As a business, you may be able to survive in the market based on gut or instinctive decision making for some time. However, if you want long-term success, you need data-backed decisions. Decisions that have a strong basis are more likely to yield great results.

Your decisions may be tactical or strategic in nature. A strategic decision is a longer-term plan to achieve a company’s vision or goals. A tactical decision, on the other hand, is a comparatively short-term execution-based decision. For instance, a company may strategically choose to become a low-cost provider of goods and tactically implement cost control measures to pass on the benefit of the improvement to the customer.

Data analysis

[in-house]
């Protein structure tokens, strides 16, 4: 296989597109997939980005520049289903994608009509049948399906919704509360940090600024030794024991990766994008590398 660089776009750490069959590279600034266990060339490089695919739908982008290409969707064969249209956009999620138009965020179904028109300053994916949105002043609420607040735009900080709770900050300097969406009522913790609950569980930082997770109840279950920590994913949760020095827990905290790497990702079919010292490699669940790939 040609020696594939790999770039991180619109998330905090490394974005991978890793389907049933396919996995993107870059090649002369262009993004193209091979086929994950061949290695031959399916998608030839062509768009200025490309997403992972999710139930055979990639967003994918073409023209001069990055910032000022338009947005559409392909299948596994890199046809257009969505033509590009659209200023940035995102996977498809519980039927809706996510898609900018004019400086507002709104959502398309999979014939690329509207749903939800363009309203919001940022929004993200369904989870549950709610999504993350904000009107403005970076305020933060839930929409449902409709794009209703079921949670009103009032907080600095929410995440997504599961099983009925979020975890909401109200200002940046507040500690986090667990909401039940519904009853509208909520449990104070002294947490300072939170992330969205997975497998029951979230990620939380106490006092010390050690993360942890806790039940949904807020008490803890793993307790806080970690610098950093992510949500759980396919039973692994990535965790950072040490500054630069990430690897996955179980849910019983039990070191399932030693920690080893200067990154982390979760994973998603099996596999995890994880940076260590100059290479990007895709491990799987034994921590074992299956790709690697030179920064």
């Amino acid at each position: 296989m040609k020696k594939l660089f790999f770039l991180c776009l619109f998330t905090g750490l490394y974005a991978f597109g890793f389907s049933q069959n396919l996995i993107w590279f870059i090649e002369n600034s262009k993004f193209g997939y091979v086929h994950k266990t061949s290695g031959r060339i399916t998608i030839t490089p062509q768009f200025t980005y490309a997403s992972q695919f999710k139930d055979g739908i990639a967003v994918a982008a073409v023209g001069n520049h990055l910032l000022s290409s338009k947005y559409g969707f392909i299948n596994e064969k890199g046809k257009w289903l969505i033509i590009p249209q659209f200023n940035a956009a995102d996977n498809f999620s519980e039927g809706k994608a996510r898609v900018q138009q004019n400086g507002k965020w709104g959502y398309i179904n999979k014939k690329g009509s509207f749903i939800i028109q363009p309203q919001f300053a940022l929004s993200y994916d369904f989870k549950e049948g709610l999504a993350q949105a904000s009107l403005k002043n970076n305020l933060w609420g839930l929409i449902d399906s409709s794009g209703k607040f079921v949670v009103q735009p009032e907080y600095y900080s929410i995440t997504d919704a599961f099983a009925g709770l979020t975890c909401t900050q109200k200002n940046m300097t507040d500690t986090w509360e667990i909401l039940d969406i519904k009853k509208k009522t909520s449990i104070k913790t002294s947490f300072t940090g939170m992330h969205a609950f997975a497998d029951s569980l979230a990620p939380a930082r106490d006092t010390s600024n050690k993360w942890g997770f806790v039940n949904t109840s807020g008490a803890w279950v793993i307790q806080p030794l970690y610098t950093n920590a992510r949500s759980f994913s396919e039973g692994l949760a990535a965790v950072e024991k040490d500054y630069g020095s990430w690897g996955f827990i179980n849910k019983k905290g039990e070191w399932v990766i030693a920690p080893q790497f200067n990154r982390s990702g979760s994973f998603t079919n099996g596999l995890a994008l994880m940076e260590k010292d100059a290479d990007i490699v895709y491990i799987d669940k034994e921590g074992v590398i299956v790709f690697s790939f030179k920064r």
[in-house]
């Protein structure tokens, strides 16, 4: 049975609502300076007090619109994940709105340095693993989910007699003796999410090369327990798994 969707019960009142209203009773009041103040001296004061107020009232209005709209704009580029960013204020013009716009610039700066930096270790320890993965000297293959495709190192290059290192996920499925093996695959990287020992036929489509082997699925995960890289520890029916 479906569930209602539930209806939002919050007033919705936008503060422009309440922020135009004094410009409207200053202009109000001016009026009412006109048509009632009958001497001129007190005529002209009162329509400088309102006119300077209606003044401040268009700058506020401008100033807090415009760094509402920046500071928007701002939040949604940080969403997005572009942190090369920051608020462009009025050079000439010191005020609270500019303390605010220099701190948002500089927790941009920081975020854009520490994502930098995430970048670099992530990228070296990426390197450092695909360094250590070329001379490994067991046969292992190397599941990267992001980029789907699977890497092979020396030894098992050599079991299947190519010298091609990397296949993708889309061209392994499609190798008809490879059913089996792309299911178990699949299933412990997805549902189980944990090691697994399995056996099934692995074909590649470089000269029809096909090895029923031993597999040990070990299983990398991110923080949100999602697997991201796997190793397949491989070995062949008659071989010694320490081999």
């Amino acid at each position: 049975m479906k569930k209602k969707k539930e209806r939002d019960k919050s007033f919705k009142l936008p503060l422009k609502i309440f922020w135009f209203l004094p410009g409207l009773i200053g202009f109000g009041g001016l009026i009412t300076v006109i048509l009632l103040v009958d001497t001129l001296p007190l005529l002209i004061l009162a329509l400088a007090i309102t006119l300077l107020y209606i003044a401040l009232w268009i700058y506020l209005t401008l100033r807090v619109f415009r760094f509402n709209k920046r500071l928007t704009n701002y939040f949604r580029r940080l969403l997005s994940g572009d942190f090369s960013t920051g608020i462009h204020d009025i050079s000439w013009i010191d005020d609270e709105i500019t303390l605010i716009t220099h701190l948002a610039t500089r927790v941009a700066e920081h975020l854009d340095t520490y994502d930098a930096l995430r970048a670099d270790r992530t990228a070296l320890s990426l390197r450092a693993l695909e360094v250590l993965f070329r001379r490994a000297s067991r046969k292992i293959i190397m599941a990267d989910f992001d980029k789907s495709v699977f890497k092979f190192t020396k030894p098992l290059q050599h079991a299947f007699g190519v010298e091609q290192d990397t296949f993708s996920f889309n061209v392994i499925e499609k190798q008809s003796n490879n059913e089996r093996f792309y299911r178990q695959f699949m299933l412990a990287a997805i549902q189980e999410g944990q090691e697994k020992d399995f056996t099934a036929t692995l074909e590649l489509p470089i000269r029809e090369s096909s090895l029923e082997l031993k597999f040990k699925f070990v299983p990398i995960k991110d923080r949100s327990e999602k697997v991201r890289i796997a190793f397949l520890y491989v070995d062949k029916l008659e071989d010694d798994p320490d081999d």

It is important that tactical plans align well with the strategy. For example, say you are a luxury furniture seller and charge a premium to your customers. It may not be a great idea for you to reduce the cost of your product by reducing quality or premium features.

The good thing is that data analysis can aid better decision making for both strategic and tactical decisions. Some examples I have described in this article, like understanding customer needs or analyzing market trends, can lead to insights that can help in strategic decision making. In contrast, examples like offer optimization or marketing channel optimization are more tactical.

Ready to Implement Data Analysis in Your Company?

If you have read the article this far, you now have a clear understanding of how important data analysis can be to the business. The examples in this article, though important, are nowhere close to being exhaustive. There are endless business cases and analyses that you can explore with your data.